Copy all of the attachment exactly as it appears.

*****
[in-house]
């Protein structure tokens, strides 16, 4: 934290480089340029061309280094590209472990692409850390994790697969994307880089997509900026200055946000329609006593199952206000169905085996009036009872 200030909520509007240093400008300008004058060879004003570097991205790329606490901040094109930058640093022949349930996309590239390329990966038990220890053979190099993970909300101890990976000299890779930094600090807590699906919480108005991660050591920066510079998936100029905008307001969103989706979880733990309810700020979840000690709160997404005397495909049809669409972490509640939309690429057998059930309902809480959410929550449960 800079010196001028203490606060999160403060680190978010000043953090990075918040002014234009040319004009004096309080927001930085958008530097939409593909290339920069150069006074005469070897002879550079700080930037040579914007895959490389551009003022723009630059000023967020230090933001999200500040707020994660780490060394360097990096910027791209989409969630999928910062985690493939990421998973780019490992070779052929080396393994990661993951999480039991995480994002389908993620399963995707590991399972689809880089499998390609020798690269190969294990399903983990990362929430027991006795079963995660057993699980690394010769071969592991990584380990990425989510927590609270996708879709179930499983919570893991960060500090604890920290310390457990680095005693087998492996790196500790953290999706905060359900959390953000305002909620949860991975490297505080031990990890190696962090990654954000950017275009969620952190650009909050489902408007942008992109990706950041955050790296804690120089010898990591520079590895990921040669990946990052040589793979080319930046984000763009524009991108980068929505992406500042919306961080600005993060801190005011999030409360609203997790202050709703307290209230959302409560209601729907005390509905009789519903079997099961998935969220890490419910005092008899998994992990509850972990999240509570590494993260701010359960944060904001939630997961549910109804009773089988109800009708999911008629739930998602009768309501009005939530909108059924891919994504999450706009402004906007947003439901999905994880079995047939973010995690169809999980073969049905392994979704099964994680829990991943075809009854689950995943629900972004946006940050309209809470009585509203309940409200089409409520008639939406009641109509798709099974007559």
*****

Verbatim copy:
[in-house]
């Protein structure tokens, strides 16, 4: 934290480089340029061309280094590209472990692409850390994790697969994307880089997509900026200055946000329609006593199952206000169905085996009036009872 200030909520509007240093400008300008004058060879004003570097991205790329606490901040094109930058640093022949349930996309590239390329990966038990220890053979190099993970909300101890990976000299890779930094600090807590699906919480108005991660050591920066510079998936100029905008307001969103989706979880733990309810700020979840000690709160997404005397495909049809669409972490509640939309690429057998059930309902809480959410929550449960 800079010196001028203490606060999160403060680190978010000043953090990075918040002014234009040319004009004096309080927001930085958008530097939409593909290339920069150069006074005469070897002879550079700080930037040579914007895959490389551009003022723009630059000023967020230090933001999200500040707020994660780490060394360097990096910027791209989409969630999928910062985690493939990421998973780019490992070779052929080396393994990661993951999480039991995480994002389908993620399963995707590991399972689809880089499998390609020798690269190969294990399903983990990362929430027991006795079963995660057993699980690394010769071969592991990584380990990425989510927590609270996708879709179930499983919570893991960060500090604890920290310390457990680095005693087998492996790196500790953290999706905060359900959390953000305002909620949860991975490297505080031990990890190696962090990654954000950017275009969620952190650009909050489902408007942008992109990706950041955050790296804690120089010898990591520079590895990921040669990946990052040589793979080319930046984000763009524009991108980068929505992406500042919306961080600005993060801190005011999030409360609203997790202050709703307290209230959302409560209601729907005390509905009789519903079997099961998935969220890490419910005092008899998994992990509850972990999240509570590494993260701010359960944060904001939630997961549910109804009773089988109800009708999911008629739930998602009768309501009005939530909108059924891919994504999450706009402004906007947003439901999905994880079995047939973010995690169809999980073969049905392994979704099964994680829990991943075809009854689950995943629900972004946006940050309209809470009585509203309940409200089409409520008639939406009641109509798709099974007559």